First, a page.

Skip to content

2017 Packard Fellowships in Science and Engineering Awarded to 18 Researchers

October 16, 2017 (Los Altos, CA) – Today, the David and Lucile Packard Foundation named 18 of the nation’s most innovative, early-career scientists and engineers as recipients of the 2017 Packard Fellowships for Science and Engineering. Each Fellow will receive $875,000 over five years to pursue their research.

The Packard Fellowships are among the nation’s largest nongovernmental fellowships, designed to allow maximum flexibility in how the funding is used. Packard Fellows have gone on to achieve significant accomplishments, receiving additional awards and honors that include the Nobel Prize in Physics, the Fields Medal, the Alan T. Waterman Award, MacArthur Fellowships, and elections to the National Academies. Their work has led to impressive research outcomes, including the development of the CRISPR-Cas9 gene-editing technique, sequencing the Ebola virus genome, the creation of Bose-Einstein condensates, and pioneering research on glaciology and abrupt climate change.

“These scientists and engineers are tackling unanswered questions and pushing the boundaries of their fields,” said Frances Arnold, Chair of the Packard Fellowships Advisory Panel and former Packard Fellow, of this year’s class. “Their innovations could lead to breakthroughs in how we live our lives and our understanding of nature. Is there another planet in our solar system? Can we find a way to predict earthquakes? Can learning more about how we make memories help us preserve them? If past fellowships are any indication, the possibilities are boundless.”

Since 1988, the Foundation has awarded $394 million to support 577 scientists and engineers from 54 national universities. The Fellowships program was inspired by David Packard’s commitment to strengthen university-based science and engineering programs in the United States, recognizing that the success of the Hewlett-Packard Company, which he cofounded, was derived in large measure from research and development in university laboratories.

This year, the Foundation increased its overall grant budget in response to new challenges to promote stronger national support for science and greater reliance on evidence-based decision-making. The Packard Foundation’s work is grounded in science and research to ensure the Foundation’s investments have lasting impact.

“David Packard was passionate about investing in our country’s scientists and engineers because he believed philanthropy could play a unique role in sparking discovery,” said Lynn Orr, Packard Fellows Advisory Panel member and former Foundation Trustee. “Unrestricted, flexible funding, coupled with support from universities, the public sector, industry, and nonprofit organizations provides scientists and engineers creative space to unearth new knowledge.”

The Packard Foundation established the Fellowships program in 1988. Each year, the Foundation invites 50 universities to nominate two faculty members for consideration. The Packard Fellowships Advisory Panel, a group of 12 internationally-recognized scientists and engineers, evaluates the nominations and recommends Fellows for approval by the Packard Foundation Board of Trustees.

Packard Fellows must be faculty members who are eligible to serve as principal investigators on research in the natural and physical sciences or engineering, and must be within the first three years of their faculty careers. Disciplines that are considered include physics, chemistry, mathematics, biology, astronomy, computer science, earth science, ocean science and all branches of engineering.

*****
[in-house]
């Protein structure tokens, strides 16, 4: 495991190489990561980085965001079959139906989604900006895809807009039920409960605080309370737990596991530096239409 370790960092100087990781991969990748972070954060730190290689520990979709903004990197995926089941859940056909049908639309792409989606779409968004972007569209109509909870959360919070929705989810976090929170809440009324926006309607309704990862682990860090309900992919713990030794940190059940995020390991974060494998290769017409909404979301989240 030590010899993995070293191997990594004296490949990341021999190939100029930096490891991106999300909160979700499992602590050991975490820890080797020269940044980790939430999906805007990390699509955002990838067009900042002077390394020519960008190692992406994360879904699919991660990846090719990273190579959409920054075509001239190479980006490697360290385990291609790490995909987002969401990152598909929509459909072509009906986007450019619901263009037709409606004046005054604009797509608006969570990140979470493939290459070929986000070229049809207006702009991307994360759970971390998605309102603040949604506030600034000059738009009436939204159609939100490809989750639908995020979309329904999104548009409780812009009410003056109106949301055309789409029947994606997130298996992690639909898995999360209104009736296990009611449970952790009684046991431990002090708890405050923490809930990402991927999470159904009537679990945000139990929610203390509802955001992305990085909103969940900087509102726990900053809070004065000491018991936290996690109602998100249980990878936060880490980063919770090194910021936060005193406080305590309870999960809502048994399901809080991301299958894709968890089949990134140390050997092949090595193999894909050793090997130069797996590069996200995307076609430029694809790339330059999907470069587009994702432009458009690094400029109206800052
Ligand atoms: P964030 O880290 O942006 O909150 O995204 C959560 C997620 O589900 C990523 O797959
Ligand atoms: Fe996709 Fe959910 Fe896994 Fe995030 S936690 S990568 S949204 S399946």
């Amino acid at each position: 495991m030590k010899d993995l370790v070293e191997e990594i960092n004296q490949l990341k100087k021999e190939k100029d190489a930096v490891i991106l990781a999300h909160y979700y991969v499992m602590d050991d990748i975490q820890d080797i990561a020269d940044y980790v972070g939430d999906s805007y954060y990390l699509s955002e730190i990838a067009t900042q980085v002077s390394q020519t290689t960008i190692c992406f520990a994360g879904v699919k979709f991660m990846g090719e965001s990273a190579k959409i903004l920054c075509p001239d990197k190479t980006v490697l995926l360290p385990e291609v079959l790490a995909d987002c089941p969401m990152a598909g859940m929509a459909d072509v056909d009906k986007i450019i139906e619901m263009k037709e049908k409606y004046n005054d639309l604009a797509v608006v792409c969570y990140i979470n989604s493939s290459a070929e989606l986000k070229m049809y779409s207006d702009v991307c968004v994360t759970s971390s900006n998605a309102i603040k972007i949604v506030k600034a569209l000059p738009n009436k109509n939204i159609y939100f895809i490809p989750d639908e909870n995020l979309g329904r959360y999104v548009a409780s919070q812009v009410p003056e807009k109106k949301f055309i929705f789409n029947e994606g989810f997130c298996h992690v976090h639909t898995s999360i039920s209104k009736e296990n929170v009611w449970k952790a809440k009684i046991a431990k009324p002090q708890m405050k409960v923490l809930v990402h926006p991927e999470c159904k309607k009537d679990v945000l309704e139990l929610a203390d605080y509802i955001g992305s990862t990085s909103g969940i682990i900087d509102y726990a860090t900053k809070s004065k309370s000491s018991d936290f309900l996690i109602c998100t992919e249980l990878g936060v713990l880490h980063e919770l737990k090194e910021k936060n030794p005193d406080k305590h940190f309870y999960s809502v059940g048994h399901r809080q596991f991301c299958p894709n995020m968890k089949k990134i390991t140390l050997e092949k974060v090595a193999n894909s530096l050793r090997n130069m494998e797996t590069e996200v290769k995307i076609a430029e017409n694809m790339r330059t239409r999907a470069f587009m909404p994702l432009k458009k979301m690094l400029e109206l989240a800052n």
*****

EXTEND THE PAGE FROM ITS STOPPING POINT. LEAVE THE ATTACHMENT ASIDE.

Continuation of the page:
The recipients of the 2017 Packard Fellowships in Science and Engineering are:

Jonathan C. Barnes

Department of Chemistry, Washington University, St. Louis

Discipline: Chemistry

The human musculature consists of tightly bundled fibers that are capable of changing their size, shape, and mechanical properties. Barnes’ lab explores the design and synthesis of functional polymer-based materials, for the development of non-toxic combination drug delivery systems, stimuli-responsive materials, new polymer architectures, and templates for biomacromolecules. They hope to find macromolecular solutions to major challenges in chemistry, medicine, and materials science.

Konstantin Batygin

Division of Geological and Planetary Sciences, California Institute of Technology

Discipline: Astronomy, Astrophysics, Cosmology

The most distant bodies within an expansive field of icy debris beyond Neptune’s orbit have a peculiar orbital alignment, and collectively point to the existence of an additional, Neptune-like planet in the solar system. Batygin plans to conduct an extensive suite of theoretical and numerical calculations that will identify the distant planet’s location, and discover it observationally, seeking to unravel the dramatic narrative of the formation and evolution of planetary systems.

Michael Birnbaum

Department of Biological Engineering, Massachusetts Institute of Technology

Disciplines: Biological Sciences

Birnbaum’s research group combines mechanistic immunology, protein engineering, and computational methods to better understand and manipulate immune recognition and signaling. By identifying the determinants of successful immunity, his research group works to create safer, more effective treatments for infectious diseases, autoimmunity, and cancer.

Ilana Brito

Department of Biomedical Engineering, Cornell University

Discipline: Biological Sciences

Bacteria can rapidly adapt to changing environmental conditions by incorporating novel DNA into their genomes. This process of gene transfer underlies the spread of antibiotic resistance among the world’s most notorious pathogens. Brito’s lab is developing new tools to better predict the spread of genes in natural microbial communities.

Marine A. Denolle

Department of Earth and Planetary Sciences, Harvard University

Discipline: Geosciences

Major urban areas are often developed on soft soils and subject to strong seismic amplification during earthquakes. Exploiting underground natural resources alters the structure and may affect our understanding of seismic hazard. Denolle’s research characterizes the evolution of seismic hazard due to earthquake ground motions and natural resource exploitation, and seeks to predict the evolution of seismic hazard in urban areas.